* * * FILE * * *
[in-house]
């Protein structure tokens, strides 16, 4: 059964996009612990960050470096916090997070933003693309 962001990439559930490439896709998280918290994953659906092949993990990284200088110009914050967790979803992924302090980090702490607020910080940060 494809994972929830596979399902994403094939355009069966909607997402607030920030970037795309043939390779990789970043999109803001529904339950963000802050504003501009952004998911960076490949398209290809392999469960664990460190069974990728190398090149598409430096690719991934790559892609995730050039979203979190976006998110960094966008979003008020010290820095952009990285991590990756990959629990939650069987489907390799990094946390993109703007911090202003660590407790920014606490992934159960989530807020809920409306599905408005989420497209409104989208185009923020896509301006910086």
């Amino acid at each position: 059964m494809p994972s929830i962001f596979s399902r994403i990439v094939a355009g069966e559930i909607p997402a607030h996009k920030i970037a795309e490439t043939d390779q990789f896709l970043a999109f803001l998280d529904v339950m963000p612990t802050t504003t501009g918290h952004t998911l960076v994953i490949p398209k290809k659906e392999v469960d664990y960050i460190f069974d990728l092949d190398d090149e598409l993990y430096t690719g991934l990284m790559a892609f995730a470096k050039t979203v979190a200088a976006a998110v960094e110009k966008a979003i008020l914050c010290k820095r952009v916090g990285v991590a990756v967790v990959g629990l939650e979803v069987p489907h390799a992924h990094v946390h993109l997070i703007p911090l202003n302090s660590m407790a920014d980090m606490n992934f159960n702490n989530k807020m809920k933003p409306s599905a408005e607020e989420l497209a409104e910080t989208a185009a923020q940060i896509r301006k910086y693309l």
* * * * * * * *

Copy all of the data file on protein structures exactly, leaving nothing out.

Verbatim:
[in-house]
């Protein structure tokens, strides 16, 4: 059964996009612990960050470096916090997070933003693309 962001990439559930490439896709998280918290994953659906092949993990990284200088110009914050967790979803992924302090980090702490607020910080940060 494809994972929830596979399902994403094939355009069966909607997402607030920030970037795309043939390779990789970043999109803001529904339950963000802050504003501009952004998911960076490949398209290809392999469960664990460190069974990728190398090149598409430096690719991934790559892609995730050039979203979190976006998110960094966008979003008020010290820095952009990285991590990756990959629990939650069987489907390799990094946390993109703007911090202003660590407790920014606490992934159960989530807020809920409306599905408005989420497209409104989208185009923020896509301006910086």
């Amino acid at each position: 059964m494809p994972s929830i962001f596979s399902r994403i990439v094939a355009g069966e559930i909607p997402a607030h996009k920030i970037a795309e490439t043939d390779q990789f896709l970043a999109f803001l998280d529904v339950m963000p612990t802050t504003t501009g918290h952004t998911l960076v994953i490949p398209k290809k659906e392999v469960d664990y960050i460190f069974d990728l092949d190398d090149e598409l993990y430096t690719g991934l990284m790559a892609f995730a470096k050039t979203v979190a200088a976006a998110v960094e110009k966008a979003i008020l914050c010290k820095r952009v916090g990285v991590a990756v967790v990959g629990l939650e979803v069987p489907h390799a992924h990094v946390h993109l997070i703007p911090l202003n302090s660590m407790a920014d980090m606490n992934f159960n702490n989530k807020m809920k933003p409306s599905a408005e607020e989420l497209a409104e910080t989208a185009a923020q940060i896509r301006k910086y693309l």